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Structural transitions of the conserved and metastable hantaviral glycoprotein envelope

DOI: 10.1128/JVI.00378-17 DOI Help

Authors: Ilona Rissanen (Wellcome Trust Centre for Human Genetics, University of Oxford) , Robert Stass (Wellcome Trust Centre for Human Genetics, University of Oxford) , Antra Zeltina (Wellcome Trust Centre for Human Genetics, University of Oxford) , Sai Li (Wellcome Trust Centre for Human Genetics, University of Oxford) , Jussi Hepojoki (University of Z├╝rich; University of Helsinki) , Karl Harlos (Wellcome Trust Centre for Human Genetics, University of Oxford) , Robert J. C. Gilbert (Wellcome Trust Centre for Human Genetics, University of Oxford) , Juha Huiskonen (Wellcome Trust Centre for Human Genetics, University of Oxford; University of Helsinki) , Thomas A. Bowden (Wellcome Trust Centre for Human Genetics, University of Oxford)
Co-authored by industrial partner: No

Type: Journal Paper
Journal: Journal Of Virology

State: Published (Approved)
Published: August 2017
Diamond Proposal Number(s): 10627

Open Access Open Access

Abstract: Hantaviruses are zoonotic pathogens with a near-global distribution that can cause severe hemorrhagic fever and pulmonary syndrome. The outer membrane of the hantavirus envelope displays a lattice of two glycoproteins, Gn and Gc, which orchestrate host cell recognition and entry. Here, we describe the crystal structure of the Gn glycoprotein ectodomain from the Asiatic Hantaan virus (HTNV), the most prevalent pathogenic hantavirus. Structural overlay analysis reveals that the HTNV Gn fold is highly similar to the Gn of Puumala virus (PUUV), a genetically and geographically distinct and less pathogenic hantavirus found predominantly in North-Eastern Europe, confirming that the hantaviral Gn fold is architecturally conserved across hantavirus clades. Interestingly, HTNV Gn crystallized at acidic pH, in a compact tetrameric configuration distinct from the organization at neutral pH. Analysis of the Gn, both in solution and in the context of the virion, confirms the pH-sensitive oligomeric nature of the glycoprotein, indicating that the hantaviral Gn undergoes structural transitions during host cell entry. These data allow us to present a structural model for how acidification during endocytic uptake of the virus triggers the dissociation of the metastable Gn-Gc lattice to enable insertion of the Gc-resident hydrophobic fusion loops into the host cell membrane. Together, these data reveal the dynamic plasticity of the structurally conserved hantaviral surface.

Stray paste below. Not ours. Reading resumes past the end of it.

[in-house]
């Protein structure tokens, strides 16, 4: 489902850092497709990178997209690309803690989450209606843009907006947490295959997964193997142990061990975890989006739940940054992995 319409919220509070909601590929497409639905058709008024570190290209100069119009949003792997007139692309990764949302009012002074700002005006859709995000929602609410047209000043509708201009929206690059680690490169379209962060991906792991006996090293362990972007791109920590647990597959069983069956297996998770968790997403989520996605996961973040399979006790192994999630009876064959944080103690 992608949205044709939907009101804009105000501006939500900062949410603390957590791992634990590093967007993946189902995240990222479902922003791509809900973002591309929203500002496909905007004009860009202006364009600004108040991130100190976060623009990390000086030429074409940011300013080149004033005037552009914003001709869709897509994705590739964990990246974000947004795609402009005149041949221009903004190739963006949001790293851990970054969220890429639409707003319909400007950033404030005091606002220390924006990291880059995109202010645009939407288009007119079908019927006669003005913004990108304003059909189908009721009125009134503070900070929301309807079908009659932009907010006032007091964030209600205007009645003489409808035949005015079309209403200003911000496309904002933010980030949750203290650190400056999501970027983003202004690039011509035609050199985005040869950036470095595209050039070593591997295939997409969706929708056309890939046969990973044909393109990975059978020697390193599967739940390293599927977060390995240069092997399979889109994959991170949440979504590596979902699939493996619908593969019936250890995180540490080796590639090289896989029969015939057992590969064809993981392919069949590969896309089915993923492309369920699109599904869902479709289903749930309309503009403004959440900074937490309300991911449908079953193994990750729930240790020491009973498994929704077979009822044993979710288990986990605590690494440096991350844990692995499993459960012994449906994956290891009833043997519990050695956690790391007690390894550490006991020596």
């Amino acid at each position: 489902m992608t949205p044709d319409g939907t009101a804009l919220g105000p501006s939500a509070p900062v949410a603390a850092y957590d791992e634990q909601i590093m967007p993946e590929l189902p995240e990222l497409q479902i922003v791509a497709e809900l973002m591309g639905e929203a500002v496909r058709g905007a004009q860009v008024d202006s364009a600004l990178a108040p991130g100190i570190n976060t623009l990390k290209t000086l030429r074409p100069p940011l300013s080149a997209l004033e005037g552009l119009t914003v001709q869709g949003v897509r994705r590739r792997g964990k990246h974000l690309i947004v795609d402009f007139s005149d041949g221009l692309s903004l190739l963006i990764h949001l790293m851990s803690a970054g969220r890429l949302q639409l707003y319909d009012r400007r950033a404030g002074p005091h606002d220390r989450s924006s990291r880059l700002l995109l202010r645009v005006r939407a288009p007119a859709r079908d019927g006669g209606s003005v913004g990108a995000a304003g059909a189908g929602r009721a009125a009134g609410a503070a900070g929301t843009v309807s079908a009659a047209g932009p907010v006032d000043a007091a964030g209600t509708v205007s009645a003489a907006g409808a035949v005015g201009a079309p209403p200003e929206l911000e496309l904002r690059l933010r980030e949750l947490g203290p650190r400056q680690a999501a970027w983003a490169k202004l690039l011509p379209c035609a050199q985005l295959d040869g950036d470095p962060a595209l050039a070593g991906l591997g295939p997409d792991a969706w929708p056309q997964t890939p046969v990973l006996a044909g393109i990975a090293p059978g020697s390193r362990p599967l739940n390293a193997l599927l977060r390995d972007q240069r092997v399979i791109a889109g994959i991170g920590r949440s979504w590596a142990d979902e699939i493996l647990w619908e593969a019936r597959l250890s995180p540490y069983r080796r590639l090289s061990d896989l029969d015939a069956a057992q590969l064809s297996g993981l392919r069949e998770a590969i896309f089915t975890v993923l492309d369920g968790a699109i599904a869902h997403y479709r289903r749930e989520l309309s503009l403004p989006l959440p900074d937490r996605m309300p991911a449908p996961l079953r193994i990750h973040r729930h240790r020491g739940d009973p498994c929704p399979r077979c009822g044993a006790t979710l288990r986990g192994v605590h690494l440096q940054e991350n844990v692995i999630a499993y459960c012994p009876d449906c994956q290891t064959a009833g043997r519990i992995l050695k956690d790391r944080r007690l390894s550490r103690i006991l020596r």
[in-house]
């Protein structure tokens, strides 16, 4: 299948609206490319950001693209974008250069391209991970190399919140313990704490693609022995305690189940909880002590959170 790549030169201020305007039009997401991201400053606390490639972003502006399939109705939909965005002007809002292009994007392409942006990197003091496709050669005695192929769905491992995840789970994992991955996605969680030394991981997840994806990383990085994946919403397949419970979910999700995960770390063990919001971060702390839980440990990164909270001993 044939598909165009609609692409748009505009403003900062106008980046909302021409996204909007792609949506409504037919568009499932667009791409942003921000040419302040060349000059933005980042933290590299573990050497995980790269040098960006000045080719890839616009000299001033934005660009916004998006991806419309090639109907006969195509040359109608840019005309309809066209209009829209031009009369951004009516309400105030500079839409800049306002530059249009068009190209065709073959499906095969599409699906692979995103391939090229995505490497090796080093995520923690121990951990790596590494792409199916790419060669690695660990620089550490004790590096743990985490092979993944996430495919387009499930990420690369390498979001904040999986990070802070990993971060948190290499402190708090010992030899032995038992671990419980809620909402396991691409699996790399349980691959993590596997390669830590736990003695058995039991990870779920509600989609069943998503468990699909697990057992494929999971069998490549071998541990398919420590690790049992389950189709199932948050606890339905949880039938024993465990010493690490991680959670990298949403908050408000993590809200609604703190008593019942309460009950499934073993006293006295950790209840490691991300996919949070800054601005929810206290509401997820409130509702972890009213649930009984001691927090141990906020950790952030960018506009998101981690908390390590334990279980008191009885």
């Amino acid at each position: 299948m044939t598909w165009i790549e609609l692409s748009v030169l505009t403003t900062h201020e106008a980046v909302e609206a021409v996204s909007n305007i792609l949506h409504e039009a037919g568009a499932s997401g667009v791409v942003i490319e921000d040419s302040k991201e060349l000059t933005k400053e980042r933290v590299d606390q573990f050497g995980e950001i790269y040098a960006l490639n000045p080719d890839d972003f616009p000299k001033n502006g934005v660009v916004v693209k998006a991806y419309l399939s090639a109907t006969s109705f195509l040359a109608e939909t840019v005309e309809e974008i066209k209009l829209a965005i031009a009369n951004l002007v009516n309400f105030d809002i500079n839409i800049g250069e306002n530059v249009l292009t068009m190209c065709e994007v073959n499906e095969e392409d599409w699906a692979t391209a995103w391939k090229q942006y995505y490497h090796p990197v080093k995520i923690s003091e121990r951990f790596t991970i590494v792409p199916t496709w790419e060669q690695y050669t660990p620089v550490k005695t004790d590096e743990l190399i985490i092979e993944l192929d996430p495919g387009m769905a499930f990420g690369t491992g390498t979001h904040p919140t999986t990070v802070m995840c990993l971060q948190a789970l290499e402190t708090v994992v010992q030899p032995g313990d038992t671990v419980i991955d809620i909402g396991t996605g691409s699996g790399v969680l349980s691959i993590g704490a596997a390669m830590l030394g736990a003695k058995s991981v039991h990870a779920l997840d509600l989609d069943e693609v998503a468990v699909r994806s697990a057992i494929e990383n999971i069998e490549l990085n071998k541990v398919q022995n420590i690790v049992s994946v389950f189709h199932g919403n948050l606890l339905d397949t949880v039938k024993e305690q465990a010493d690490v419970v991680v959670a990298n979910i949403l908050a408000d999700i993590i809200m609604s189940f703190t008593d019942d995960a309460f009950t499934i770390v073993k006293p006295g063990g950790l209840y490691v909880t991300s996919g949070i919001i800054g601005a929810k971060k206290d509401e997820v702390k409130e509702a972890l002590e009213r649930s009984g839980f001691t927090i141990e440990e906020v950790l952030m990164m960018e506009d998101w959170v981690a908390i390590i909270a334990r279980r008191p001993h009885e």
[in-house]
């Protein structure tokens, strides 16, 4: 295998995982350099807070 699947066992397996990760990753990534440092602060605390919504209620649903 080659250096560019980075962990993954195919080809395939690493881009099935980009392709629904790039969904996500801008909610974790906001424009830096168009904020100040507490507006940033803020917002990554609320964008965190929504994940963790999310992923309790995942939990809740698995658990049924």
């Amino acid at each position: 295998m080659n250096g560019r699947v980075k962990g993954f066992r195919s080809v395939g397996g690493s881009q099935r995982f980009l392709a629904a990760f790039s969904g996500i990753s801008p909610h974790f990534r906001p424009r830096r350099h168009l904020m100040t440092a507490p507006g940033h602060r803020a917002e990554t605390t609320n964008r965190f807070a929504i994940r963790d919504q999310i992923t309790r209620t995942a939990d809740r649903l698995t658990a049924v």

Subject Areas: Biology and Bio-materials, Medicine


Instruments: I04-Macromolecular Crystallography

Added On: 29/08/2017 11:25

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JVI.00378-17.full.pdf

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